One thing that's nice is a lot of the interactions that we

tend to have between individuals will have more structure,

and so the games will be nice ones,

they won't be the worst case games that

are going to be computational complex,

they're going to be ones where we can

actually say something meaningful about this structure.

So, what we're going to start with is as a canonical special case.

So, it's a very simple version of the game but

one that is going to be fairly widely applicable.

So, what is true,

is we're looking at a situation where person I is going to take an action.

Let's let that be Xi,

and we'll start with the case where it's just a binary action,

is either zero or one,

so I either buy this book or I don't buy the book.

Or I invest in a new technology, I don't.

I learn a language, I don't learn a language.

I end up going to a movie, I don't go to movie.

The payoff is going to depend on how many neighbors choose each action.

So, how many people choose action zero?

How many neighbors choose action one?

How many neighbors I have?

So, that's going to be my payoff is going to depend on those things.

So, we've got each person choosing an action in zero, one.

We're going to consider a situation where your payoffs depend on your action.

So, person i's payoff depends on their action,

it's also going to depend on the number of individuals,

number of neighbors of i that choose one.

So, how many of my neighbors chose one?

It'll depend on my degree,

how many neighbors I have.

So, if I have 100 neighbors,

it might be different than if I have three neighbors,

and two of them are choosing action one.

Two out of three is different than two out of 100,

so I might care differently depending on how many neighbors I have.

So, what are the main simplifying assumptions in this setting, means,

simplifying assumptions are that we've got just the zero,

one action, so we either taken action or we don't.

I only care about the number of friends taking the action,

not the identities of them.

So I don't care whether it's I don't have best friends and less best friends.

I treat friends equally in terms of who's taking the action.

It also just depends on my degree.

So, how many friends I have,

I don't have a different preference than somebody else.

So we can enrich these models later to allow for people to

have different preferences and weight things differently.

But for now, let's think of a world where everybody treats

their friends equally and it only matters how many friends they have,

not who their friends are.

So, let's look at as an example of a simple game of complements.

I'm willing to choose this new technology if and only if at least two t neighbors do.

So, this is a game I suppose I'm learning to play bridge,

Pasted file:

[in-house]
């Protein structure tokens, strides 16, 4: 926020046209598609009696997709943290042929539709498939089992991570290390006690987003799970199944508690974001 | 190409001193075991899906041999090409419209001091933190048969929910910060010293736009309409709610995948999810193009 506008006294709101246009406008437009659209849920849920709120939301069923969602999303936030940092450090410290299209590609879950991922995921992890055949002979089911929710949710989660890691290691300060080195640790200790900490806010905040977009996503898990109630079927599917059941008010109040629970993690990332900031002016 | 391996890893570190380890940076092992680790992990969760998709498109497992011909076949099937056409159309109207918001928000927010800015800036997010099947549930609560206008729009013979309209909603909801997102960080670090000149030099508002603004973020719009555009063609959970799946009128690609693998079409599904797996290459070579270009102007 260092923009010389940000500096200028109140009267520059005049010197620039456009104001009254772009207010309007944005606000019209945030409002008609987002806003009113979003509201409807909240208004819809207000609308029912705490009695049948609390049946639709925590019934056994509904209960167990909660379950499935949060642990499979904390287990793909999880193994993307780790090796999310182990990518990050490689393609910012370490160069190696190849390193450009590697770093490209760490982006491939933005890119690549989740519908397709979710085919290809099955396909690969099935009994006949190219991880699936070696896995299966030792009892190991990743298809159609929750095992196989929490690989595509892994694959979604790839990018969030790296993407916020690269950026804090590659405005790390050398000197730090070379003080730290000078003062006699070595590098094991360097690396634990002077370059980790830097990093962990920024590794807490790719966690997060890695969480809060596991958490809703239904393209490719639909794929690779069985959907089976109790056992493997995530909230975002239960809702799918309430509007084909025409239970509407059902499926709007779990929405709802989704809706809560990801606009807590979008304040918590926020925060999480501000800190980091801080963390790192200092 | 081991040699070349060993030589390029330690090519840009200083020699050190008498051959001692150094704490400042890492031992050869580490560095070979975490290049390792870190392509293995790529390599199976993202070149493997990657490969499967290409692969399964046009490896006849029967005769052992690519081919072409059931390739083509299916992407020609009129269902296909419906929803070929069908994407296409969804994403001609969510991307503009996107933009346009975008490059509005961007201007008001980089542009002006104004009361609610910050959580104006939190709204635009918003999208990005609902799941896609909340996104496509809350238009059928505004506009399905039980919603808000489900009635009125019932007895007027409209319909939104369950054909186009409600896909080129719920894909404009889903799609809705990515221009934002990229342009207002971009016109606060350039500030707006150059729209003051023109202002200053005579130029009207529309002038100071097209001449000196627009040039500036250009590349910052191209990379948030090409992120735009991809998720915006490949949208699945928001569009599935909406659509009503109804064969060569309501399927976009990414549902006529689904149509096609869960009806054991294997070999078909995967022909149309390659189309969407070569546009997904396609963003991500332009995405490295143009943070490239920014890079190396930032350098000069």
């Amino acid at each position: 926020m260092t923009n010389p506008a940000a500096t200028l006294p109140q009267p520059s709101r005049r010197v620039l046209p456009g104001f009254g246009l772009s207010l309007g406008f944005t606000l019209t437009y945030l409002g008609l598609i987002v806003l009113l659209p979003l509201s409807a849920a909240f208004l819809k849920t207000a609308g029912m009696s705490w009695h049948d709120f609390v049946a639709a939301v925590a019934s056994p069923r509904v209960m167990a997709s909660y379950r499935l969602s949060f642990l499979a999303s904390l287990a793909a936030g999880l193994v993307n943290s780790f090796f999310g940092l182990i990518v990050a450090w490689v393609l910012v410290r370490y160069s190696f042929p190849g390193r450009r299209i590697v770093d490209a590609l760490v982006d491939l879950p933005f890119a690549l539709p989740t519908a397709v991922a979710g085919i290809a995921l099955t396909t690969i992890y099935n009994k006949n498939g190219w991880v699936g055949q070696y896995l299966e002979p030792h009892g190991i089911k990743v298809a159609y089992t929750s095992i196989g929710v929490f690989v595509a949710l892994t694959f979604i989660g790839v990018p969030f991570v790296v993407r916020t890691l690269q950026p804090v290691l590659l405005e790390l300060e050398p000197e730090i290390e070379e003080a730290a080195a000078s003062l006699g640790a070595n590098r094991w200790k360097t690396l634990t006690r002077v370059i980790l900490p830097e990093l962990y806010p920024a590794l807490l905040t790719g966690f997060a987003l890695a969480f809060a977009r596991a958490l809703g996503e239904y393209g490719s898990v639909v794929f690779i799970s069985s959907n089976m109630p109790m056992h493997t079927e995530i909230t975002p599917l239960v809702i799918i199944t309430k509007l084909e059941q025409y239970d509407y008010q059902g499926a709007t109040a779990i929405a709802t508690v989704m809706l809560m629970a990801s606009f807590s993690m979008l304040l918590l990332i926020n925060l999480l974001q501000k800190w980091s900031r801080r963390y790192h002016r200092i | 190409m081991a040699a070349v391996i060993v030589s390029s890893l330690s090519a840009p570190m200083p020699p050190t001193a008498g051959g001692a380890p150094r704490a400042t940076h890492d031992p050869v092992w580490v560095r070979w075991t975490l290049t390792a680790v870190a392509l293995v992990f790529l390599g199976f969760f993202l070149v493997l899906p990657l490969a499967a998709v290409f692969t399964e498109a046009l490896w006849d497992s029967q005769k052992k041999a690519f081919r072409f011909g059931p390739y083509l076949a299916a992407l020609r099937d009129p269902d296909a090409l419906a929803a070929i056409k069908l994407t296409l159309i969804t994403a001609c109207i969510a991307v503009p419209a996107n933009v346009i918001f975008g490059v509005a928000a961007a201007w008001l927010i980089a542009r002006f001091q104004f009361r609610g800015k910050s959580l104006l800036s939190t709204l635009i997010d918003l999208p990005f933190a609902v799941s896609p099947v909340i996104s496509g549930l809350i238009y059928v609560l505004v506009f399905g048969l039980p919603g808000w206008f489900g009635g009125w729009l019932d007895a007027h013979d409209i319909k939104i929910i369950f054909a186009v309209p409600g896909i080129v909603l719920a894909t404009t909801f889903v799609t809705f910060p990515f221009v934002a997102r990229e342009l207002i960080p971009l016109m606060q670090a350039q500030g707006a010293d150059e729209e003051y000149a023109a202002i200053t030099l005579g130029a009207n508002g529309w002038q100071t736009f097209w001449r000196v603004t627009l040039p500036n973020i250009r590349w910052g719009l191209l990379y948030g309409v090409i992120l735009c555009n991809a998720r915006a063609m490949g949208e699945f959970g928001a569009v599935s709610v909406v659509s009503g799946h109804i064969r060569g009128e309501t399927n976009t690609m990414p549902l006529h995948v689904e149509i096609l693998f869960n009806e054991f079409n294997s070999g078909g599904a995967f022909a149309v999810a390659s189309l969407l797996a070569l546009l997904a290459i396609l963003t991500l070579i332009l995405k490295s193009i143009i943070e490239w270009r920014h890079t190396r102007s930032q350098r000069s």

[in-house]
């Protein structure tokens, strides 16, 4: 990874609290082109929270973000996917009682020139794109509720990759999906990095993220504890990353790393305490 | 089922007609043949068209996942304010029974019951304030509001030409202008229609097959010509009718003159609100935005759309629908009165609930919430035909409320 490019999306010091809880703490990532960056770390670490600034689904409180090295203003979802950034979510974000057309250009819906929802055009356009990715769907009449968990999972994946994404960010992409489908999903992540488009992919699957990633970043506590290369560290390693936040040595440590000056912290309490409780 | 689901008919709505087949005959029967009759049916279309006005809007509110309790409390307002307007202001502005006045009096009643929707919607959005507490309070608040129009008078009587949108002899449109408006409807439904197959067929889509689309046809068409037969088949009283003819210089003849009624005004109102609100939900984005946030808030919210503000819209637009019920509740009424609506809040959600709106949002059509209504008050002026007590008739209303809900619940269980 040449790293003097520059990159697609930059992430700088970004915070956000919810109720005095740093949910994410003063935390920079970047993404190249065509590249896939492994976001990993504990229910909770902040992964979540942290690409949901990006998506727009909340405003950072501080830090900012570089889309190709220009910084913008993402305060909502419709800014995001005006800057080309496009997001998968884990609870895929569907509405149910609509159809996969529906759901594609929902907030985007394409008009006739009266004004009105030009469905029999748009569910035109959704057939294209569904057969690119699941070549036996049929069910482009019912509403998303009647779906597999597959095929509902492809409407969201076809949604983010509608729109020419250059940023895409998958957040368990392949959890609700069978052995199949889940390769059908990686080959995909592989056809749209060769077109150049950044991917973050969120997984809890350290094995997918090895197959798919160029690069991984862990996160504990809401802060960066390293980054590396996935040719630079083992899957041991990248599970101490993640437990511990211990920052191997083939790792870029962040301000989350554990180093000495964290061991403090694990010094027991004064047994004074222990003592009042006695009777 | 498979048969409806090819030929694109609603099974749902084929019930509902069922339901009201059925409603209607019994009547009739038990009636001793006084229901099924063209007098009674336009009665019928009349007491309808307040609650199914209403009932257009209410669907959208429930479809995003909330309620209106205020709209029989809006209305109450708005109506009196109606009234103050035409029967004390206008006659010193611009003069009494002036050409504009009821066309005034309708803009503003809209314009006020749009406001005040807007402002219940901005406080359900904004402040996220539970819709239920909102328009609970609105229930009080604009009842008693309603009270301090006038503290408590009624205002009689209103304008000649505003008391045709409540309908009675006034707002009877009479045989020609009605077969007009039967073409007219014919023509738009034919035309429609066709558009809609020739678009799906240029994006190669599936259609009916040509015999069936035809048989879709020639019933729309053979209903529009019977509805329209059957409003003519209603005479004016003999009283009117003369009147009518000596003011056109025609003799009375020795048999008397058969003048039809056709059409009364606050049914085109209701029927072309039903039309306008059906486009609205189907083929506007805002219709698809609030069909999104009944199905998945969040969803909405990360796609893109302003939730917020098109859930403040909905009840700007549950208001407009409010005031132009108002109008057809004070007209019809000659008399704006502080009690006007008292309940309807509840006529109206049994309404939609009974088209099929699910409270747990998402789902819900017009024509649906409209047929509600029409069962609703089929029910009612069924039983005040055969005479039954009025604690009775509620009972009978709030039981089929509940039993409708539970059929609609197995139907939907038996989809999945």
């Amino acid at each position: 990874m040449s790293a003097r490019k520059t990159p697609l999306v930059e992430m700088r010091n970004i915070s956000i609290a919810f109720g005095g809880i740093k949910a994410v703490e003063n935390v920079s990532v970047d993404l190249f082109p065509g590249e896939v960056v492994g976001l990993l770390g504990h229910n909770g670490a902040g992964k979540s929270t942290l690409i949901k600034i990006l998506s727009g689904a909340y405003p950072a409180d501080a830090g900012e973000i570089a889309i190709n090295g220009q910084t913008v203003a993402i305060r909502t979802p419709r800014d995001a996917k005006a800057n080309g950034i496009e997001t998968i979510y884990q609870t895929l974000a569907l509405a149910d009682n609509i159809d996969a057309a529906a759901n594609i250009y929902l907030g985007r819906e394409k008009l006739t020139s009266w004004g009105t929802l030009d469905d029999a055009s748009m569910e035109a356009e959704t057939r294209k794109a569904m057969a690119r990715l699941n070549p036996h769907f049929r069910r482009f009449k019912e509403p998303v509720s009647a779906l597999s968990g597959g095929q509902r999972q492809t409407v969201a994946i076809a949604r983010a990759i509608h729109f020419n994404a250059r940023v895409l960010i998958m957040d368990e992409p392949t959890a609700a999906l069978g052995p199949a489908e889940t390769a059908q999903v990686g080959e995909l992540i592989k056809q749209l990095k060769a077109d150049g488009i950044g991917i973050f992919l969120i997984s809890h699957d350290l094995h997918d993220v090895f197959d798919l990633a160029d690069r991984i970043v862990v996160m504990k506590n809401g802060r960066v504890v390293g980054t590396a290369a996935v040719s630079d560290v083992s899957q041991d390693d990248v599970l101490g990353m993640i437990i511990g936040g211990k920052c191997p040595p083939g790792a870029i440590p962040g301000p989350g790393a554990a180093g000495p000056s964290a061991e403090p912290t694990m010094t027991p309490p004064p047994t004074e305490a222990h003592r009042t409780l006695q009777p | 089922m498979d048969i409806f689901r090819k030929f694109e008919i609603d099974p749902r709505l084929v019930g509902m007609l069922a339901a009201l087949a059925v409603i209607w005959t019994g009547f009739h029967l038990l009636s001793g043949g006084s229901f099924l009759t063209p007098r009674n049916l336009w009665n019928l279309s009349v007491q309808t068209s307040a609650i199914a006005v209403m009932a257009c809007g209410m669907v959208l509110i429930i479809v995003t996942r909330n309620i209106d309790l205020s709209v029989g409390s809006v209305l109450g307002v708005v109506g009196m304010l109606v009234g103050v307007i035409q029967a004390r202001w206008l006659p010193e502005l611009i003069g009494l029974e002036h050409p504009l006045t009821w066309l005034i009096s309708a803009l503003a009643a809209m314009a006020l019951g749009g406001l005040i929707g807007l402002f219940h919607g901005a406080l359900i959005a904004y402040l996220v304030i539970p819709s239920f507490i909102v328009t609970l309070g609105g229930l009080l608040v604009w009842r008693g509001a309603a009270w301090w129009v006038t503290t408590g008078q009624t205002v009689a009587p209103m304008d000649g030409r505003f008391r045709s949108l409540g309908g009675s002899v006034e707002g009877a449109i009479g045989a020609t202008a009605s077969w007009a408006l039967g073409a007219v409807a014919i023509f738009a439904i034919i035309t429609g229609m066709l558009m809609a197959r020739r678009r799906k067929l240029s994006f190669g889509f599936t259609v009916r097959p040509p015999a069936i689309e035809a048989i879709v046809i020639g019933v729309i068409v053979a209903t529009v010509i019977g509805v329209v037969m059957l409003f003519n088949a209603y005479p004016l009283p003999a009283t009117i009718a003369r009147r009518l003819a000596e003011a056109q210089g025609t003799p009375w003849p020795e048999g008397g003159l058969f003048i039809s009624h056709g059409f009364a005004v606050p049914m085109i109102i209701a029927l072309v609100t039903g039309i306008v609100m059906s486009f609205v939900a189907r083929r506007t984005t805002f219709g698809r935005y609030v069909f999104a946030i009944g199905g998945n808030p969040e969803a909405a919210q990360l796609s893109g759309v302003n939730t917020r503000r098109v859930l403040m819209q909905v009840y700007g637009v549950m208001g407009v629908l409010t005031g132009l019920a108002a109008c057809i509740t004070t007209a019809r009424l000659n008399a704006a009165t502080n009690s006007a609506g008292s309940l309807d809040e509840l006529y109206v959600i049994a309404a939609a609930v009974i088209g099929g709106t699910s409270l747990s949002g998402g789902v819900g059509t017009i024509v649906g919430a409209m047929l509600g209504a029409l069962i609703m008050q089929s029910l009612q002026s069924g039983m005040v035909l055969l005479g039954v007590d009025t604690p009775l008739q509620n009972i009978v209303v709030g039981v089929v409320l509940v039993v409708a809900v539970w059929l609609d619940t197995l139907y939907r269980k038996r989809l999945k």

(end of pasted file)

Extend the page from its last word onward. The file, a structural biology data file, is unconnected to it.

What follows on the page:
a card game, I have to have

at least three friends who play bridge before I'm going to want to learn play bridge.

So, my payoff to playing action zero,

if I don't learn it, I just get a zero.

One example of this would be that I get a payoff from playing action one,

which looks like minus this threshold plus how many friends play it.

So, if this threshold was three,

then I get minus three plus how many of my friends play it.

So, for instance, if at least three of my friends play it,

and I'm going to get a payoff of zero.

If four of my friends play it I've got a payoff of one.

If five of my friends play it again,

I have a payoff of two and so forth.

So, this would be a very simple example,

where I'm going to be willing to choose action

one if and only if at least three of my neighbors do.

But you could write down all kinds of different payoff matrices,

this is just one example.

So, let's think of looking at a network now,

and we've got a situation where we've got a bunch of different people,

and a person's willing to take action one if and only if at least two neighbors do.

So, this is a game where once I have

at least two of my friends who bought this new technology,

I'm willing to do it, otherwise I don't.

So, what do we know first of all?

Well, if we look at this network,

all these blue people,

they're going to take action zero because they only have one friend.

Actually sorry, this person has two friends that one shouldn't be coded as a zero.

So, these three individuals only have one friend.

So, they're definitely going to have to take action zero,

there's no way they're going to have at least two neighbors do it.

But we can do is,

we can ask what about this player?

Well, their actions going to depend on what their other friends do.

One possibility is that we set for instance,

these three individuals altered to playing action one.

So, if these two individuals are doing it,

then this person's willing too,

they're all willing to because now they each have at least two friends doing it.

So, one possibility would be to stick it where we were before,

where nobody takes the action because nobody else

does and so the technology never gets off the ground.

So, it's possible that if it's a technology that needs people to

want to communicate with other people and to have other people do it before they do it,

there's a possibility of never getting it's seeded,

it never gets off the ground.

Another possibility is yes,

these three people all adopt it because they each have two friends who do it,

and so, that's also an equilibrium.

Now, if these are the only people adopting,

then nobody else actually wants to do it because

all the other individuals still have at most one friend who did it,

so nobody else is above their threshold,

and indeed it's still an equilibrium

for these three people to do it and nobody else to do it.

So, nobody else wants to take the action

because none of the other people have two neighbors to do.